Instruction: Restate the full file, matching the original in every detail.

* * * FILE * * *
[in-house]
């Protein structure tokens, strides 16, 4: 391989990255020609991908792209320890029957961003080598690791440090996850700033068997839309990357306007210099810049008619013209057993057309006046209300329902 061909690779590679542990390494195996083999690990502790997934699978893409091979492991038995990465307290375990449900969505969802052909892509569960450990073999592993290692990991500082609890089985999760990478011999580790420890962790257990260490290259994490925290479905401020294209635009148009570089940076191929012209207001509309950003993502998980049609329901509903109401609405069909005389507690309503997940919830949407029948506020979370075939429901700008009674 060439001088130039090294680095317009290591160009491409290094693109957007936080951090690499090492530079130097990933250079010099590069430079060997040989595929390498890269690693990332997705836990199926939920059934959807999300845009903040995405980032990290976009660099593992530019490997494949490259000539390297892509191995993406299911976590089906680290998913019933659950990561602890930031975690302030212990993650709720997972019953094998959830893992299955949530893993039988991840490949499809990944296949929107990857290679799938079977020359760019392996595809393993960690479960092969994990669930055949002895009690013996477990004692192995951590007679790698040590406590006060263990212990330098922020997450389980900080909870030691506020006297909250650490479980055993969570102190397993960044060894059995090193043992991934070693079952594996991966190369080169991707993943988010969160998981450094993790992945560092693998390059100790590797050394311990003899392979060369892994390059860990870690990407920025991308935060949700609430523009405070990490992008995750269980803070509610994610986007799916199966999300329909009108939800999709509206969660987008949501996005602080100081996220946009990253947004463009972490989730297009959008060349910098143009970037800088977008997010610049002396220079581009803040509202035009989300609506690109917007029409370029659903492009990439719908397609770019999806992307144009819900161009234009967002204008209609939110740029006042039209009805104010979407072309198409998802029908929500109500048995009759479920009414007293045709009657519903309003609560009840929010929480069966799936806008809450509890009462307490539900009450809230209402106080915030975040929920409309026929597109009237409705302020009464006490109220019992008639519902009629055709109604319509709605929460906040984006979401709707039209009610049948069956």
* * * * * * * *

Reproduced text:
[in-house]
């Protein structure tokens, strides 16, 4: 391989990255020609991908792209320890029957961003080598690791440090996850700033068997839309990357306007210099810049008619013209057993057309006046209300329902 061909690779590679542990390494195996083999690990502790997934699978893409091979492991038995990465307290375990449900969505969802052909892509569960450990073999592993290692990991500082609890089985999760990478011999580790420890962790257990260490290259994490925290479905401020294209635009148009570089940076191929012209207001509309950003993502998980049609329901509903109401609405069909005389507690309503997940919830949407029948506020979370075939429901700008009674 060439001088130039090294680095317009290591160009491409290094693109957007936080951090690499090492530079130097990933250079010099590069430079060997040989595929390498890269690693990332997705836990199926939920059934959807999300845009903040995405980032990290976009660099593992530019490997494949490259000539390297892509191995993406299911976590089906680290998913019933659950990561602890930031975690302030212990993650709720997972019953094998959830893992299955949530893993039988991840490949499809990944296949929107990857290679799938079977020359760019392996595809393993960690479960092969994990669930055949002895009690013996477990004692192995951590007679790698040590406590006060263990212990330098922020997450389980900080909870030691506020006297909250650490479980055993969570102190397993960044060894059995090193043992991934070693079952594996991966190369080169991707993943988010969160998981450094993790992945560092693998390059100790590797050394311990003899392979060369892994390059860990870690990407920025991308935060949700609430523009405070990490992008995750269980803070509610994610986007799916199966999300329909009108939800999709509206969660987008949501996005602080100081996220946009990253947004463009972490989730297009959008060349910098143009970037800088977008997010610049002396220079581009803040509202035009989300609506690109917007029409370029659903492009990439719908397609770019999806992307144009819900161009234009967002204008209609939110740029006042039209009805104010979407072309198409998802029908929500109500048995009759479920009414007293045709009657519903309003609560009840929010929480069966799936806008809450509890009462307490539900009450809230209402106080915030975040929920409309026929597109009237409705302020009464006490109220019992008639519902009629055709109604319509709605929460906040984006979401709707039209009610049948069956």